|Publication number||US4040937 A|
|Application number||US 05/645,289|
|Publication date||Aug 9, 1977|
|Filing date||Dec 29, 1975|
|Priority date||Dec 28, 1974|
|Also published as||CA1055425A, CA1055425A1, DE2558694A1, DE2558694B2, DE2558694C3|
|Publication number||05645289, 645289, US 4040937 A, US 4040937A, US-A-4040937, US4040937 A, US4040937A|
|Inventors||Ryozo Iijima, Yukio Matsubara, Ginichi Yamaguchi, Masatoshi Fukushima|
|Original Assignee||Ryozo Iijima, Onahama Seiren Kabushiki Kaisha|
|Export Citation||BiBTeX, EndNote, RefMan|
|Patent Citations (5), Referenced by (4), Classifications (5)|
|External Links: USPTO, USPTO Assignment, Espacenet|
This invention relates generally to electrolytic processes for production, inclusive of electrorefining and electrowinning, of a non-ferrous metal such as copper, zinc and the like, and more particularly to a mother blank which is used for producing cathode starting sheets on which the non-ferrous metal is electrolytically deposited.
In the case where a non-ferrous metal such as copper is electrolytically refined or won, a pure copper thin plate is ordinarily used as a cathode starting sheet, hereinafter referred to as a starting sheet, which is disposed in opposition to an anode made of, for instance, crude copper in an electrolyte of copper sulfate. Electrolysis is then carried out thereby to deposit copper on the starting sheet. The pure copper thin plate used as the cathode starting sheet is also ordinarily produced electrolytically by effecting the deposition for a short period of about 24 hours on a cathode and by peeling the deposited copper from the cathode. This cathode used for producing a starting sheet is hereinafter referred to as a mother blank.
Mother blanks of a conventional construction have generally been composed of a rolled copper plate, the peripheral regions thereof being covered with an insulating tape so that two separate depositing surfaces both having a required area, are defined on the front and rear surfaces of the rolled copper sheet.
The reason for covering the periphery with an insulating tape is as follows. When electrolysis is carried out with a cathode plate which is electrically conductive throughout the surfaces, since a metal forming a starting sheet is deposited all over the surfaces inclusive of the peripheral edges, it is difficult to effect the peeling thereof, and, even if it is possible, the resulting deposited sheet is liable to be in a bag-shape and fail to give two separated starting sheets formed on each of the two surfaces of the cathode plate. For this reason, it is essential that the peripheral portion of the mother blank is provided with an insulating zone so that separate depositing surfaces are formed on both sides of the mother blank.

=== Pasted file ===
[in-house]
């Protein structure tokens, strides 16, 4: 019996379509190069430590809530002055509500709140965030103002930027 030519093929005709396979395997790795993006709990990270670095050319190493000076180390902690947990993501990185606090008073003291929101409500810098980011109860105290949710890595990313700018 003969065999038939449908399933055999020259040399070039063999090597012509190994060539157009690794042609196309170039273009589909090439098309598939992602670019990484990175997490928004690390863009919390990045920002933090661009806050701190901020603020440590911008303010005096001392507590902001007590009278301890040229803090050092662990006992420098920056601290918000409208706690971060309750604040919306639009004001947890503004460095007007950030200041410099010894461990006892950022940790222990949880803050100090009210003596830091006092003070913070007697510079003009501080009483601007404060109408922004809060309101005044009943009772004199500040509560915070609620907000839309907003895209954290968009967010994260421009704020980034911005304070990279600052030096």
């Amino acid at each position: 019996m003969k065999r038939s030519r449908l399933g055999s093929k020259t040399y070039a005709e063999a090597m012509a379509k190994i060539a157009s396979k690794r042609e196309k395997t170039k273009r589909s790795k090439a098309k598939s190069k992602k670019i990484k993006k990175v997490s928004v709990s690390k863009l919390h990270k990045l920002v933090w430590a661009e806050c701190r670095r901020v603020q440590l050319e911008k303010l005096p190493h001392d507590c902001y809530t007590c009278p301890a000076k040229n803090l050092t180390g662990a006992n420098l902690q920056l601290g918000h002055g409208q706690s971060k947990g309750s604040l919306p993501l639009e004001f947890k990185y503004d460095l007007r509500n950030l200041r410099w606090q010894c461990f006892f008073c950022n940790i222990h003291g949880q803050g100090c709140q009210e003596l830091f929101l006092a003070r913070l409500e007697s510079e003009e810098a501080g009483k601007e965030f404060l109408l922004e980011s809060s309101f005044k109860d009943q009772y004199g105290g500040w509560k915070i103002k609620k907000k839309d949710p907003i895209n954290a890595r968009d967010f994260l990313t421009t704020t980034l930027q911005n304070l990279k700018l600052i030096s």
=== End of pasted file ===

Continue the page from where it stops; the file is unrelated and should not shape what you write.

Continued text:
With the above described features in view, it is apparent that the deposition surfaces of a mother blank should have a good electrical conductivity and an appropriate cohesive nature with the metal deposited thereon at the time of the depositing operation, nevertheless appropriate extents of peelability and mechanical strength at the time of the peeling operation, thus facilitating the removal of the deposited metal from the deposition surfaces without damaging either of the deposited metal and deposition surfaces. Furthermore, the mother blank should have a high resistance to chemicals and mechanical stability under the deposition conditions.
Various proposals have been made for improving the peelability and other natures of the depositing surfaces, such as using a mother blank made of titanium, or sandwiching a planar metallic member between two non-metallic layers made electrically conductive by dispersing therein a conductive powdery substance, thereby obtaining a mother blank of a laminar structure.
However, such conventional mother blanks have been found to have the following difficulties and are not necessarily considered satisfactory.
Although a mother blank made of titanium exhibits appropriate peelability when the surface thereof is properly treated, the mother blank is not only uneconomical but is also accompanied by some problems in a peeling process subsequent to the deposition process. That is, the titanium made mother blank has been ordinarily provided with peripheral grooves for separating the depositing surfaces from each other, and considerable labor is required to remove the deposited metal remaining on the part outside the grooves from the latter, thus making it difficult to operate the peeling process in an automatic manner.
The use of the non-metallic material, which has been made electrically conductive as mentioned hereinbefore, as a mother blank is further accompanied with a number of difficulties. A rubbery material comprising butyl rubber or isoprene rubber with carbon powder or metal powder dispersed therein has microscopic pores which remain on the surface, and seize the metal deposited thereon making it difficult to peel the thus deposited metal from the rubber surface. Accordingly, such a rubbery material is unsuitable for practical use.
On the other hand, when an electrically conductive synthetic resin material obtained by imparting electroconductivity to an ordinary synthetic resin, such as polyvinyl chloride, polyethylene, and polypropylene, is used in the mother blank, undesirable deformation or cracks tend to form on the mother blank when the mother blank is used repeatedly in the electrolyte of an ordinary electrolysis temperature (for example, of about 60° C.) and cooled to room temperature. Furthermore, in some cases, due to the difference in thermal expansion coefficient of the plastic layers and the planar metallic layer sandwiched therebetween or the core material, all of which constitute the mother blank, adherence between these layers tends to be deteriorated, and the mother blank tends to become useless (as shown in the reference example).